Everyone is giving you awesome advice! The dog barking thing could be a.total sensory issue, and some.days.he could hear 50 dogs barking loudly and it would not bother him at all......and another day he could hear 2 little barks and it could.send him over the edge! Our kids are quirky and you.can never tell exactly.what will set them off, try keeping track of anything you notice!,.a good defense is.the best offense


Quoting nona2006:



Quoting salsasara:


Probably two things happened there.  One, he got scared by the noise the dog made suddenly, and was trying to tell you he wanted to get away from the dog because he didn't want to hear the barking again.  Then, when you got upset or stressed out, he felt that and then got even more distressed because YOU were distressed.


So, first thing you need to do in the situation is identify if the tantrum is because he's scared, in pain or uncomfortable, or simply trying to get out of a situation/get something they want as any young child will do.  If he's scared, try to find a way to move away from what scares him, because you cannot reason with him.  If he's in pain or uncomfortable, do the best you can to alleviate it, etc.  While you're doing that, take a good deep few breaths yourself because you need to stay calm inside for him.


I agree with lizvig in that when it's a tantrum to get what they want or get out of a situation they don't want, pure manipulation (it happens, but probably not as often as you think with an autistic child), give them two choices and follow through.  Hold your ground, because if you give in, it will get worse.


Again BREATHE, BREATHE, BREATHE.



ok one thing how do i know when is his autisiom or when is just him being a 3 yr old is there a way too tell i cant at this time i try moveing allway but he just out worst but never thoug that he can be in pain thanks for the info i did not know that sound for them coues pain


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salsasara
by on Jan. 16, 2012 at 12:56 AM
2 moms liked this

How to tell the difference?  That's a tough one....  The main thing is the expression accompanying the behavior.  If he has a panicked look on his face, or his screaming is high and shrill, it's the Autism.  If he's looking "mulish" (stubborn) and the screaming is lower, then it's a regular tantrum.  Generally speaking....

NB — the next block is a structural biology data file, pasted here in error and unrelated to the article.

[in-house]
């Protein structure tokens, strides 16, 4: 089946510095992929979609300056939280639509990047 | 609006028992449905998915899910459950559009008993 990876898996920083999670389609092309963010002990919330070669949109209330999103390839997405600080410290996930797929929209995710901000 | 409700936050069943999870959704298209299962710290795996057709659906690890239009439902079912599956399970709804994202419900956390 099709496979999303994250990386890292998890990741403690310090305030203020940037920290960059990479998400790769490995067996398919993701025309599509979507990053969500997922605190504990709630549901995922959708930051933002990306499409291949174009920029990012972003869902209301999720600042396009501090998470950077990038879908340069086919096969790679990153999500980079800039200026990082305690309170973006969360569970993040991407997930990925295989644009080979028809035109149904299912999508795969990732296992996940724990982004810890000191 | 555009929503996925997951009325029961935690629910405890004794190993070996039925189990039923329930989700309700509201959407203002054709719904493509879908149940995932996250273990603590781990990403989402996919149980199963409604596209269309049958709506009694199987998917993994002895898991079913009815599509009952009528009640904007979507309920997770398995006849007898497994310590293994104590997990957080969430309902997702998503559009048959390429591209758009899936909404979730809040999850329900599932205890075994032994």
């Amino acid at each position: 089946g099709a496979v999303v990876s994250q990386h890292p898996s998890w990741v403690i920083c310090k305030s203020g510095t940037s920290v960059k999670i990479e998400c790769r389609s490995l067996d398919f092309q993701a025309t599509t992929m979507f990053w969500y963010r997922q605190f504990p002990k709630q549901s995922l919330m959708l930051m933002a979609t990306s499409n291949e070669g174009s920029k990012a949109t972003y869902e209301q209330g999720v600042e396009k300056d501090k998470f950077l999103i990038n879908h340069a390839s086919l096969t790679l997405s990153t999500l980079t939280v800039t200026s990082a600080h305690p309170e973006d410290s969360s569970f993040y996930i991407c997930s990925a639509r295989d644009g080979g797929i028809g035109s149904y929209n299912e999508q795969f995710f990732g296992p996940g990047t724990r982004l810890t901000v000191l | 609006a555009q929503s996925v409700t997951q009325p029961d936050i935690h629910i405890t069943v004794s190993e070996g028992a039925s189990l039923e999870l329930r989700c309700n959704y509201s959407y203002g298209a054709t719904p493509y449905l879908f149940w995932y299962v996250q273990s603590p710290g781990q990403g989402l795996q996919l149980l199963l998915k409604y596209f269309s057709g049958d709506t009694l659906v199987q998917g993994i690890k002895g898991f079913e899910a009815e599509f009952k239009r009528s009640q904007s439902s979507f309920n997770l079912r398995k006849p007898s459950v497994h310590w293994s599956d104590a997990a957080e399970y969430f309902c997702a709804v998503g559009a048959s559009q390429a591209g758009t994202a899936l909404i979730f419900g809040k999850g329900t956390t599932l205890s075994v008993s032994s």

odie_driver
by on Jan. 16, 2012 at 7:56 AM

Everyone has great advice! Something else for next time if you have anything like this - sounds really bother my oldest, and we've learned to carry with us an ear covering headset - she plugs it into my phone and listens to music or videos if she's overwhelmed by sounds. If you were at a busy market, he may have already been on edge just dealing with the sensory issues from that, and the bark from the dog probably sent him over the edge. 

It really depends on what your child uses to comfort himself. If it were my oldest, she likes her back rubbed and her headset on when she's upset - if it were my youngest, she likes to be squeezed tightly (a deep pressure hug) when she's upset. My oldest likes the weight of a backpack and my youngest doesn't! Distractions (like their favorite toy or an iphone or something) can really really help and give them something else to focus on other than all the chaos around them (because what's simply busy, is complete chaos for them!).

Good luck!

aidensmomma508
by Wendy on Jan. 16, 2012 at 8:17 AM

When that happens in public we get what we need at the store and leave as soon as we can, it upsets me too, to see people staring or make remarks, ((hugs))